The founders of a new digital currency, known as LEOCoin, have hit back at reports published over the weekend linking them with a suspected pyramid scheme back in 2012.
Last week, U.K.-based Learning Enterprises Organisation (LEO) unveiled a trading platform in Hong Kong for its cryptocurrency called LEOCoin, which the company is promoting as an alternative to more popular digital currencies like bitcoin.
At a London launch the previous week, LEO boasted that it had already promoted the product to its current client base, claiming it meant over 100,000 entrepreneurs were already actively using the cryptocurrency in anticipation of its official trading debut, with around 30,000 merchants already signed up.
It also claimed this made it the "second largest digital currency" in the world, second to bitcoin, but has been slammed by reports on industry websites in the last week. Joel Dalais, a virtual currency entrepreneur and the director of bitcoin exchange IBWT, said on cryptocoinsnews.com that LEOCoin was a "good example of what a pump and dump coin looks like." He also dismissed its claims of its sizeable usage as "bulls*t."
An article by another industry website, called CoinDesk, delved into the history of project founders Dan Anderson and Atif Kamran and said that both were caught up in a controversy surrounding a suspected pyramid scheme, called UNAICO Pakistan, that was warned by the Securities & Exchange Commission of Pakistan in 2012.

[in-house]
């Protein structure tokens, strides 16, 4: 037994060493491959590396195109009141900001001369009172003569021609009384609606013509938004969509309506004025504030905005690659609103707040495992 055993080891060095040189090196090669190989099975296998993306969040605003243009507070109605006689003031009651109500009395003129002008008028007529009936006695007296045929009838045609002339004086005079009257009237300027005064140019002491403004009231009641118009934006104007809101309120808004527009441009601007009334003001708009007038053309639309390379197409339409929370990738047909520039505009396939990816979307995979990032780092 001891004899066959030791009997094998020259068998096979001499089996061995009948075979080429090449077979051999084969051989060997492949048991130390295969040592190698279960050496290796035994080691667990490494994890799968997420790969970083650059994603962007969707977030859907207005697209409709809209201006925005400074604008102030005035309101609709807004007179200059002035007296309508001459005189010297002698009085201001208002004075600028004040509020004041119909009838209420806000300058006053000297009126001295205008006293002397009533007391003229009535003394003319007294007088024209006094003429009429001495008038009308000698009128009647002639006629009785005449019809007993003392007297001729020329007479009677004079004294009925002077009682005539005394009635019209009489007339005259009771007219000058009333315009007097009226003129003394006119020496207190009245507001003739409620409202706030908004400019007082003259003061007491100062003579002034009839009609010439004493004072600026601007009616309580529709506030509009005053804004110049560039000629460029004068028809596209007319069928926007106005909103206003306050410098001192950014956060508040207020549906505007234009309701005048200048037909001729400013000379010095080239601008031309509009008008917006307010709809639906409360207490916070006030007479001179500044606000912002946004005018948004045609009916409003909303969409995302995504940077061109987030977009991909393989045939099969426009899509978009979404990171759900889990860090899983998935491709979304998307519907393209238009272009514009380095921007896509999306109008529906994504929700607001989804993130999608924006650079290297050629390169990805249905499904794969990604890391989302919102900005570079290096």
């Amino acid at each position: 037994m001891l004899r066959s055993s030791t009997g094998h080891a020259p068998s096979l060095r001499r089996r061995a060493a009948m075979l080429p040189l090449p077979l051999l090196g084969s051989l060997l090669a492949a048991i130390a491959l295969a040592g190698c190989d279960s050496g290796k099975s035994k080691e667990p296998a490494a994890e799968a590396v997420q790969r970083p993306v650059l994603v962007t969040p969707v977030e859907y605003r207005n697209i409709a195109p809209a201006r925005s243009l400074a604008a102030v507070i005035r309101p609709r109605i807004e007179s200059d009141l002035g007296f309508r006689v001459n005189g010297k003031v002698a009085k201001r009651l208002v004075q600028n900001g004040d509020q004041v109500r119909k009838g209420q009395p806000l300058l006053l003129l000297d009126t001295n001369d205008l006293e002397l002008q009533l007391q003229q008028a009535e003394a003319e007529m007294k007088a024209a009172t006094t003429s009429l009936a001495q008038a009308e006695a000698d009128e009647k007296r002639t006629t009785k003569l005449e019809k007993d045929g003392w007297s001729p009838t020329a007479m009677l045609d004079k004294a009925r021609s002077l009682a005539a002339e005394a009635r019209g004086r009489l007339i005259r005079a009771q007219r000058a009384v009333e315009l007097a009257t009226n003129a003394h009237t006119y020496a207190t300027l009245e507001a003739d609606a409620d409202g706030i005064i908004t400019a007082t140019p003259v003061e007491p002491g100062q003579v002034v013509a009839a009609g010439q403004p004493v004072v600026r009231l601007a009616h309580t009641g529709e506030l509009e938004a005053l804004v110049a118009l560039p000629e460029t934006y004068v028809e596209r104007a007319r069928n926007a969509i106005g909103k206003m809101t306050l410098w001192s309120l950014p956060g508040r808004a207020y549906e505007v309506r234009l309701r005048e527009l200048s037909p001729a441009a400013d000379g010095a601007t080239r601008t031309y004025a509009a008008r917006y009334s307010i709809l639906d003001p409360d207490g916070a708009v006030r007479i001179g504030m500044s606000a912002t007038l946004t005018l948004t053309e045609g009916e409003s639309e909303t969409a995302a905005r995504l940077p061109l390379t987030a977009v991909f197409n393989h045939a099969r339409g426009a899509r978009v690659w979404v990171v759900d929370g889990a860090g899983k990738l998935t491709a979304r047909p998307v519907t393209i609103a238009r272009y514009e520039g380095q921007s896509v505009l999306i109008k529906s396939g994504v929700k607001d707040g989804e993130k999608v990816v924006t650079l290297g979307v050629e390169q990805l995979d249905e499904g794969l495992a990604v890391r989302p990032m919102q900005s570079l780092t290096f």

Published online, the report by the Pakistani SEC said it had received various complaints from the public claiming that UNAICO was a pyramid scheme. The letter, dated April 2012, concludes that the company's activities did "broadly fall" within the definition of "fraudulent activities" and gave a recommendation to shut down the firm.
LEO's Dan Anderson is named as being the CEO of UNAICO at the time and Atif Kamran was also linked to the company through Sitetalk, a social community platform that is described as a "sister concern" by the Pakistani commission.